Friday, March 9, 2012

Awake 1.2: "Whole" Family

With episode 1.2,  I would now say Awake is the most complex, intelligent show on network - and maybe all - of television.

Among the central issues:  Why are the shrinks - Dr. Lee in the yellow, wife-alive reality, Dr. Evans in the blue, son-alive reality - not also present in the alternate realities (Lee in blue, Evans in yellow)?  Most of the characters - including Detectives Freeman (blue) and Vega (yellow) - are, though in different roles.   Also of some significance is that Lee is more critical of Britten's talk of the other reality, in contrast to Evans finding value in this (my wife pointed this out).  Does this mean that the yellow, wife-alive reality is somehow more primary, and the blue, son-alive closer to wish-fulfillment?  Probably not, but these differences bear watching.

Also of keen importance is the relationship of the cases in each reality, and the information that Britten gets from both of them.  In episode 1.2, the killer is a short man, who is brought to justice at the end of the blue-reality story.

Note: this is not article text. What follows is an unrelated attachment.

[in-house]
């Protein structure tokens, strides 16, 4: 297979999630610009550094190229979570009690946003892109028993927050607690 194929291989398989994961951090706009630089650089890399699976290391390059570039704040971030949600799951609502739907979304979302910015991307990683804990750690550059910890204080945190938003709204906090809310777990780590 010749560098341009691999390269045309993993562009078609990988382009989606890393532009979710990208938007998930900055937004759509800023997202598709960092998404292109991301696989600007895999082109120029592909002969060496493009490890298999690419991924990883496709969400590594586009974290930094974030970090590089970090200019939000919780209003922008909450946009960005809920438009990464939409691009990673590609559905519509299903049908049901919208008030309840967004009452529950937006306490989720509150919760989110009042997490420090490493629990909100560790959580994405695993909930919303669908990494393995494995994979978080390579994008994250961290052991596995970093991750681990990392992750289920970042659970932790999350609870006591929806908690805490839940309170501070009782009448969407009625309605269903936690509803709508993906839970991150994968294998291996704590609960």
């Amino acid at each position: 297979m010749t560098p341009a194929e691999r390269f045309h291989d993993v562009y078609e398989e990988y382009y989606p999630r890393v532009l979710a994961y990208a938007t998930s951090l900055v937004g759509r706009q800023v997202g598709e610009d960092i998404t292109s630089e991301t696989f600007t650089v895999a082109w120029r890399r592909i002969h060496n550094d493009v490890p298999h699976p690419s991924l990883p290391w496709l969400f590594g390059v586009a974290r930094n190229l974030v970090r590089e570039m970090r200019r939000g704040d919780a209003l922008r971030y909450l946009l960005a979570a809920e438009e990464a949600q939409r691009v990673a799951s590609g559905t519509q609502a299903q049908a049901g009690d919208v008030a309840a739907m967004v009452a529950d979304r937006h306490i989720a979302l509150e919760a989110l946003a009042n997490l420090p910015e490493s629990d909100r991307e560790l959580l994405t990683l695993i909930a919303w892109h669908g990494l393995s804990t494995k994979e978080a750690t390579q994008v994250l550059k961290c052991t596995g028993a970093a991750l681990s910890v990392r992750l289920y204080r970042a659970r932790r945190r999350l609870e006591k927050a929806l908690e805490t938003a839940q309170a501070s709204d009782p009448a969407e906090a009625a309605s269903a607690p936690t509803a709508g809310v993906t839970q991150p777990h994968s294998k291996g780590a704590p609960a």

But the short guy has much more significance in the yellow reality, where we learn at the end that he's the guy responsible for the car crash that killed Britten's son in the yellow reality and his wife in the blue reality.  This explains why Britten is really so interested in the short guy - maybe, as Captain Harper (played by Laura Innis of ER and The Event fame) tells us at the end of the episode, Britten somehow caught a glimpse of him ...

Which brings us to the mind-blowing revelation at the end of this episode - mind-blowing, even though the series has just started.   Harper, introduced in this episode in the yellow, wife-alive reality, urges Britten about halfway through the episode to go home and be with his wife.  Ok.  But, then, at the end, in a conversation with some higher-up - from CIA, FBI, who knows? - talks about the "horrendous" tragedy of Britten losing his "whole" family.  Not only that, she was responsible for the attempt to take him out.

That one word, "whole," may carry tremendous significance.   If Harper were purely part of the yellow, wife-alive reality, which would she should talk about Britten losing his whole family?  That characterization could only be made, I would think, by someone who can see both realities, and know that, if considered together, Britten could be said to have lost his whole family, his son in yellow and his wife in blue.  But, up until now, the only person to have such knowledge appears to be Britten himself.

As I said, complex, intelligent, very compelling television.

See also Awake ...


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